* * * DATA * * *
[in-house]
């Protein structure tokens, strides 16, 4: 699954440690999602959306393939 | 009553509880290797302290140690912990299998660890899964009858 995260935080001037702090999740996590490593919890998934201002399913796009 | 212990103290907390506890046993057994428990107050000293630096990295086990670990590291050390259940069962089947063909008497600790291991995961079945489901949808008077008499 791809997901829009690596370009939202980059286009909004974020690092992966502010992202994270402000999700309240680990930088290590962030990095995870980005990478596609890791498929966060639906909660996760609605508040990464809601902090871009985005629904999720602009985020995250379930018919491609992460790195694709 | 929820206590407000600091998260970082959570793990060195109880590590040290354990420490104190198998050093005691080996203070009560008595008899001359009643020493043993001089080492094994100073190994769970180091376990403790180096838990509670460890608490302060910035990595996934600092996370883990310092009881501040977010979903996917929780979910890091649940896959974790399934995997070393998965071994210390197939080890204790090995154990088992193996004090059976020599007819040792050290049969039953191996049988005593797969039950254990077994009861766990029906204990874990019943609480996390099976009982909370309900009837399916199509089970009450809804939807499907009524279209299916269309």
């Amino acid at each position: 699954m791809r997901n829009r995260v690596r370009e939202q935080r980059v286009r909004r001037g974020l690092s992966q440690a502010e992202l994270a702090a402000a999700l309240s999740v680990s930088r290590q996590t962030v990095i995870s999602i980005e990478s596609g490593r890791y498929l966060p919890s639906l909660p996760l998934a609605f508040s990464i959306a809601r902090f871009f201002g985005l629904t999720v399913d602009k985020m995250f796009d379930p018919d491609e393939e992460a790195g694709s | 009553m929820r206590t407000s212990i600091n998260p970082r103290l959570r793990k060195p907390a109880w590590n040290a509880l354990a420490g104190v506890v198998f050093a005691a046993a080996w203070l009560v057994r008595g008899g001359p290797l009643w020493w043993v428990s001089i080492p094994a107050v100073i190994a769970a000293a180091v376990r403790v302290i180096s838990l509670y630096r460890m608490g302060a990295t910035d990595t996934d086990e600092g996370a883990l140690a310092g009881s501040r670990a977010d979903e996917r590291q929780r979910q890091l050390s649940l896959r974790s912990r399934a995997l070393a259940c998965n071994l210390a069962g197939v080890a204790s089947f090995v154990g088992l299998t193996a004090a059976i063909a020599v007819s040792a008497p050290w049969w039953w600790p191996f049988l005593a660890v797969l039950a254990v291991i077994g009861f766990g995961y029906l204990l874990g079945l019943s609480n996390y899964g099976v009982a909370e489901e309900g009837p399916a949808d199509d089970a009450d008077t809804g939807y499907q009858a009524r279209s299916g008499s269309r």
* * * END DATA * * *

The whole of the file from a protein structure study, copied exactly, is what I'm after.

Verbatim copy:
[in-house]
């Protein structure tokens, strides 16, 4: 699954440690999602959306393939 | 009553509880290797302290140690912990299998660890899964009858 995260935080001037702090999740996590490593919890998934201002399913796009 | 212990103290907390506890046993057994428990107050000293630096990295086990670990590291050390259940069962089947063909008497600790291991995961079945489901949808008077008499 791809997901829009690596370009939202980059286009909004974020690092992966502010992202994270402000999700309240680990930088290590962030990095995870980005990478596609890791498929966060639906909660996760609605508040990464809601902090871009985005629904999720602009985020995250379930018919491609992460790195694709 | 929820206590407000600091998260970082959570793990060195109880590590040290354990420490104190198998050093005691080996203070009560008595008899001359009643020493043993001089080492094994100073190994769970180091376990403790180096838990509670460890608490302060910035990595996934600092996370883990310092009881501040977010979903996917929780979910890091649940896959974790399934995997070393998965071994210390197939080890204790090995154990088992193996004090059976020599007819040792050290049969039953191996049988005593797969039950254990077994009861766990029906204990874990019943609480996390099976009982909370309900009837399916199509089970009450809804939807499907009524279209299916269309």
């Amino acid at each position: 699954m791809r997901n829009r995260v690596r370009e939202q935080r980059v286009r909004r001037g974020l690092s992966q440690a502010e992202l994270a702090a402000a999700l309240s999740v680990s930088r290590q996590t962030v990095i995870s999602i980005e990478s596609g490593r890791y498929l966060p919890s639906l909660p996760l998934a609605f508040s990464i959306a809601r902090f871009f201002g985005l629904t999720v399913d602009k985020m995250f796009d379930p018919d491609e393939e992460a790195g694709s | 009553m929820r206590t407000s212990i600091n998260p970082r103290l959570r793990k060195p907390a109880w590590n040290a509880l354990a420490g104190v506890v198998f050093a005691a046993a080996w203070l009560v057994r008595g008899g001359p290797l009643w020493w043993v428990s001089i080492p094994a107050v100073i190994a769970a000293a180091v376990r403790v302290i180096s838990l509670y630096r460890m608490g302060a990295t910035d990595t996934d086990e600092g996370a883990l140690a310092g009881s501040r670990a977010d979903e996917r590291q929780r979910q890091l050390s649940l896959r974790s912990r399934a995997l070393a259940c998965n071994l210390a069962g197939v080890a204790s089947f090995v154990g088992l299998t193996a004090a059976i063909a020599v007819s040792a008497p050290w049969w039953w600790p191996f049988l005593a660890v797969l039950a254990v291991i077994g009861f766990g995961y029906l204990l874990g079945l019943s609480n996390y899964g099976v009982a909370e489901e309900g009837p399916a949808d199509d089970a009450d008077t809804g939807y499907q009858a009524r279209s299916g008499s269309r």